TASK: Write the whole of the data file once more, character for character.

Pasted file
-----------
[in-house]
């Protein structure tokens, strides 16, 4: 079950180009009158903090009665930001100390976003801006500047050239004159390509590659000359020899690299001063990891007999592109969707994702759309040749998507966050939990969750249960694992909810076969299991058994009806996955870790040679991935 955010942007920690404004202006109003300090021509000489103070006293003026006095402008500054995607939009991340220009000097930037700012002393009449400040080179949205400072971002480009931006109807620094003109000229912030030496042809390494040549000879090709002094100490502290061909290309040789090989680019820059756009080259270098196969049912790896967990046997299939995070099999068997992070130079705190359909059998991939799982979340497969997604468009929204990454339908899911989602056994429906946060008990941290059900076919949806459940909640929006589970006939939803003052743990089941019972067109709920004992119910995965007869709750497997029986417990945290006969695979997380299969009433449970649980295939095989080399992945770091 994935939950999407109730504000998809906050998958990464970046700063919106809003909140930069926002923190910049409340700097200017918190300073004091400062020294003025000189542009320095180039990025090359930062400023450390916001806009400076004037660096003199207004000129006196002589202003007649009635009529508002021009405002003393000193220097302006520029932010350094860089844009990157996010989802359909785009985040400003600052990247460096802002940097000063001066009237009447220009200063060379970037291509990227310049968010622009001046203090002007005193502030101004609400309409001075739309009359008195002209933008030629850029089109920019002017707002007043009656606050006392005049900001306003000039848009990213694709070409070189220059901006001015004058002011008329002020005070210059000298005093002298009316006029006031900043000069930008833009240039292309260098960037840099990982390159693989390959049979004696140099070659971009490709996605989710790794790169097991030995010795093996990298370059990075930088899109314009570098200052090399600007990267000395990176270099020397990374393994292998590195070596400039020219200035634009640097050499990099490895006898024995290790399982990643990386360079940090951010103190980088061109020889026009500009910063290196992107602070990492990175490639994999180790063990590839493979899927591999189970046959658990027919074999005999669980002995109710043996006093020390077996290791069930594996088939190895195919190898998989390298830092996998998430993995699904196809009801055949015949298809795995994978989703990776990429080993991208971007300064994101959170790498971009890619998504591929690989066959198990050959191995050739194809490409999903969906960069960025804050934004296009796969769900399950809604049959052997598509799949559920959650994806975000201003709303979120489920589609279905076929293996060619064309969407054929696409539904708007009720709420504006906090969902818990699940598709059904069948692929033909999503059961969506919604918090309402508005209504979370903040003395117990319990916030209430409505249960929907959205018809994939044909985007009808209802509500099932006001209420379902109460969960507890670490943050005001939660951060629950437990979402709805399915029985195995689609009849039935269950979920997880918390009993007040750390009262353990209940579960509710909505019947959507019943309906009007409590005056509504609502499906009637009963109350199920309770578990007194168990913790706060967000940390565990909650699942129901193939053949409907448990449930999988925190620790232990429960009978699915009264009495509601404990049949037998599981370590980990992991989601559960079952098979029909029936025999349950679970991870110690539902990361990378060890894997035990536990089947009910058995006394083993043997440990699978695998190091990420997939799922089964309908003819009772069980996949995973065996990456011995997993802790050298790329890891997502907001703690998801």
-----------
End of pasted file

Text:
[in-house]
């Protein structure tokens, strides 16, 4: 079950180009009158903090009665930001100390976003801006500047050239004159390509590659000359020899690299001063990891007999592109969707994702759309040749998507966050939990969750249960694992909810076969299991058994009806996955870790040679991935 955010942007920690404004202006109003300090021509000489103070006293003026006095402008500054995607939009991340220009000097930037700012002393009449400040080179949205400072971002480009931006109807620094003109000229912030030496042809390494040549000879090709002094100490502290061909290309040789090989680019820059756009080259270098196969049912790896967990046997299939995070099999068997992070130079705190359909059998991939799982979340497969997604468009929204990454339908899911989602056994429906946060008990941290059900076919949806459940909640929006589970006939939803003052743990089941019972067109709920004992119910995965007869709750497997029986417990945290006969695979997380299969009433449970649980295939095989080399992945770091 994935939950999407109730504000998809906050998958990464970046700063919106809003909140930069926002923190910049409340700097200017918190300073004091400062020294003025000189542009320095180039990025090359930062400023450390916001806009400076004037660096003199207004000129006196002589202003007649009635009529508002021009405002003393000193220097302006520029932010350094860089844009990157996010989802359909785009985040400003600052990247460096802002940097000063001066009237009447220009200063060379970037291509990227310049968010622009001046203090002007005193502030101004609400309409001075739309009359008195002209933008030629850029089109920019002017707002007043009656606050006392005049900001306003000039848009990213694709070409070189220059901006001015004058002011008329002020005070210059000298005093002298009316006029006031900043000069930008833009240039292309260098960037840099990982390159693989390959049979004696140099070659971009490709996605989710790794790169097991030995010795093996990298370059990075930088899109314009570098200052090399600007990267000395990176270099020397990374393994292998590195070596400039020219200035634009640097050499990099490895006898024995290790399982990643990386360079940090951010103190980088061109020889026009500009910063290196992107602070990492990175490639994999180790063990590839493979899927591999189970046959658990027919074999005999669980002995109710043996006093020390077996290791069930594996088939190895195919190898998989390298830092996998998430993995699904196809009801055949015949298809795995994978989703990776990429080993991208971007300064994101959170790498971009890619998504591929690989066959198990050959191995050739194809490409999903969906960069960025804050934004296009796969769900399950809604049959052997598509799949559920959650994806975000201003709303979120489920589609279905076929293996060619064309969407054929696409539904708007009720709420504006906090969902818990699940598709059904069948692929033909999503059961969506919604918090309402508005209504979370903040003395117990319990916030209430409505249960929907959205018809994939044909985007009808209802509500099932006001209420379902109460969960507890670490943050005001939660951060629950437990979402709805399915029985195995689609009849039935269950979920997880918390009993007040750390009262353990209940579960509710909505019947959507019943309906009007409590005056509504609502499906009637009963109350199920309770578990007194168990913790706060967000940390565990909650699942129901193939053949409907448990449930999988925190620790232990429960009978699915009264009495509601404990049949037998599981370590980990992991989601559960079952098979029909029936025999349950679970991870110690539902990361990378060890894997035990536990089947009910058995006394083993043997440990699978695998190091990420997939799922089964309908003819009772069980996949995973065996990456011995997993802790050298790329890891997502907001703690998801």